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Former NFL Players Sue League for Pushing Drugs

Eight former National Football League players have filed a class-action suit against the NFL for illegally pumping them full of painkillers and other drugs to keep them playing. [more inside]
posted by Etrigan on May 20, 2014 - 52 comments

"Count me in with Buffalo"

Ralph Wilson, owner of the Buffalo Bills since 1959, has passed away at the age of 95. Wilson was the last of the eight AFL team owners known as the "Foolish Club," and is notable for his continued support of other small market teams, including voting against moving the Cleveland Browns in 1995 (one of only two to do so), and subsequently hosting a Browns Day in Buffalo. He saved the Oakland Raiders from bankruptcy, and insisted that the AFL postpone their games the day after JFK's assassination. As positive memories were shared on twitter from around the league, Ralph Wilson Stadium in Orchard Park, NY, has left a light on in his honor.
posted by troika on Mar 25, 2014 - 29 comments

There were difficulties.

"This project started with my dad on Thanksgiving. He was reminiscing about Doug Williams, who in 1988 became the first black quarterback to start and win a Super Bowl. All these years later, he was still proud of Williams, whose name to some may be that of a half-remembered player from the past but to millions of others remains a powerful symbol of progress. It stayed with me, and it seemed that it was worth telling the story not just of Williams, but of everyone—of all those generations of players who struggled so that Russell Wilson could be, simply, a good young quarterback." Deadspin's The Big Book of Black Quarterbacks.
posted by davidjmcgee on Feb 6, 2014 - 16 comments

Not only does Lorenzen play, he DOMINATES

Jared Lorenzen briefly played backup quarterback in the NFL and became famous for his unusual size (for a quarterback). When videos of him dominating minor league arena football recently appeared online, SBNation tracked his entire fascinating post-NFL history in Jared Lorenzen: 300+ pound QB, American folk hero.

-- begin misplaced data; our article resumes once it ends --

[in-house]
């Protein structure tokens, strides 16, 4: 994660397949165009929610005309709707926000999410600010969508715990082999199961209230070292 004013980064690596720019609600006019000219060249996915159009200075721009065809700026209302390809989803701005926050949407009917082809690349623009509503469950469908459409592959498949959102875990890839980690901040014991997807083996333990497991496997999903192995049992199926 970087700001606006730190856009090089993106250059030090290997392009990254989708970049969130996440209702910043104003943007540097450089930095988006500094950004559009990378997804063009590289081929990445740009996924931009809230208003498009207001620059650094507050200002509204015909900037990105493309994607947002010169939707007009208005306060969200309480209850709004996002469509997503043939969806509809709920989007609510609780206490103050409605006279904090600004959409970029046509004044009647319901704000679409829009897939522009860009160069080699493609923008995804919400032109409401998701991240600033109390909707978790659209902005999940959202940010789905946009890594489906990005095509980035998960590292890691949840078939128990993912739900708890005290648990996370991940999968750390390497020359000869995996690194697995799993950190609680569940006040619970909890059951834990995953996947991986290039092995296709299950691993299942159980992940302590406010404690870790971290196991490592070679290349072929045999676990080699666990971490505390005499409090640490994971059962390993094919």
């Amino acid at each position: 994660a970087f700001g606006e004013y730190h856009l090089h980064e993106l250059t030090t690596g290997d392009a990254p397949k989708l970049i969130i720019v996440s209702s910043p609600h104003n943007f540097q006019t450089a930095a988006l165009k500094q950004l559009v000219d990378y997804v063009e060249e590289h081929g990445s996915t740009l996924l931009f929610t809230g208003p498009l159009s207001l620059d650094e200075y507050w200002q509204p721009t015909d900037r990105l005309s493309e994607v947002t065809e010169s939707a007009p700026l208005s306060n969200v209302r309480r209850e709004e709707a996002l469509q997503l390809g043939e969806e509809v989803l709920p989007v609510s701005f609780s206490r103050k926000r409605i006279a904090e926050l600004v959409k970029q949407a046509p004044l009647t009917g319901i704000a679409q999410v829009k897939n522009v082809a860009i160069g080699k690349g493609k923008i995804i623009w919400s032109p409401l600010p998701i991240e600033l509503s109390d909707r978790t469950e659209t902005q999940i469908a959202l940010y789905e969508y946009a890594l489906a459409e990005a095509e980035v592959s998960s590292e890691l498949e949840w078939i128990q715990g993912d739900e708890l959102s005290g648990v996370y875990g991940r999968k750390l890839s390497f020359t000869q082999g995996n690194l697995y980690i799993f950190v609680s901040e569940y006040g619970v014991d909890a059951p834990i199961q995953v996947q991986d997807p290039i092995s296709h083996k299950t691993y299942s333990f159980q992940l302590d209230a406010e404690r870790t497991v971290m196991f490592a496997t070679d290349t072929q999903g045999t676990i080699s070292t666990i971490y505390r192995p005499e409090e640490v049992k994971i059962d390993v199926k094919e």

posted by mathowie on Feb 4, 2014 - 52 comments

NYC events this weekend inc.: Lunar New Year, concerts, football game.

NFL holds Super Bowl in NYC; NYC unimpressed. While the stadium is technically in New Jersey, it is considered equally if not primarily a New York stadium, and the NFL turned Times Square and Broadway into Super Bowl Boulevard Engineered By GMC. Visitors can kick a football, watch television, ride a toboggan, shop, enjoy a free slice of Papa John's pizza, play XBox, take a photo with the oversized Roman numerals 'XLVIII', use relevant Twitter hashtags, and more. It is not decadent and depraved, though Vice and Gothamist would tend to disagree. The Times discusses less vehement disapproval and disappointment, while Business Insider wishes ill upon the city. Ticket sales are faltering relative to recent years, with the new mayor among those skipping out.
posted by save alive nothing that breatheth on Jan 31, 2014 - 104 comments

Breaking Madden

This NFL season, Jon Bois has been on a weekly mission to turn Madden 25 from a reasonably accurate video game simulation of football into strange and wonderful things using only the character editor and rules options already present in the game. He's created BEEFTANK, an unstoppable 400 pound quarterback/bowling ball. He turned off the offsides rule in a quest for 60 fumbles. He demonstrated to us all that Pat McAfee is the Destroyer of Worlds. He's proven that you can NEVER count out Touchdown Tom. Today, he ended the season with a Super Bowl for the ages. In short, he has Broken Madden. (previously) [more inside]
posted by Copronymus on Jan 30, 2014 - 86 comments

THE GHOST IS NEAR

With another week to go before the Superbowl, tide yourself over with a brand-spankin'-new NFL Bad Lip Reading Video! (Previously, previously.)
posted by Navelgazer on Jan 25, 2014 - 16 comments

A tale of taking other people's land by force

A Guide To American Football. [2:48 Video] Superbowl Sunday is fast approaching. If you do not know the rules of American Football, here is a chance to learn.
posted by cashman on Jan 22, 2014 - 161 comments

The Book of Tebow

Just as anything you said about Tebow was right, anything you said was wrong. And probably offensive to someone. To many Christians he was a hero, a paragon of virtue in an age of great sin, and this feeling complicated any rational measurement of his quarterbacking talent. Tebow has accepted a role as an NCAA football analyst and shown promise. [more inside]
posted by MoonOrb on Jan 11, 2014 - 104 comments

I Was An NFL Player Until I Was Fired By Two Cowards And A Bigot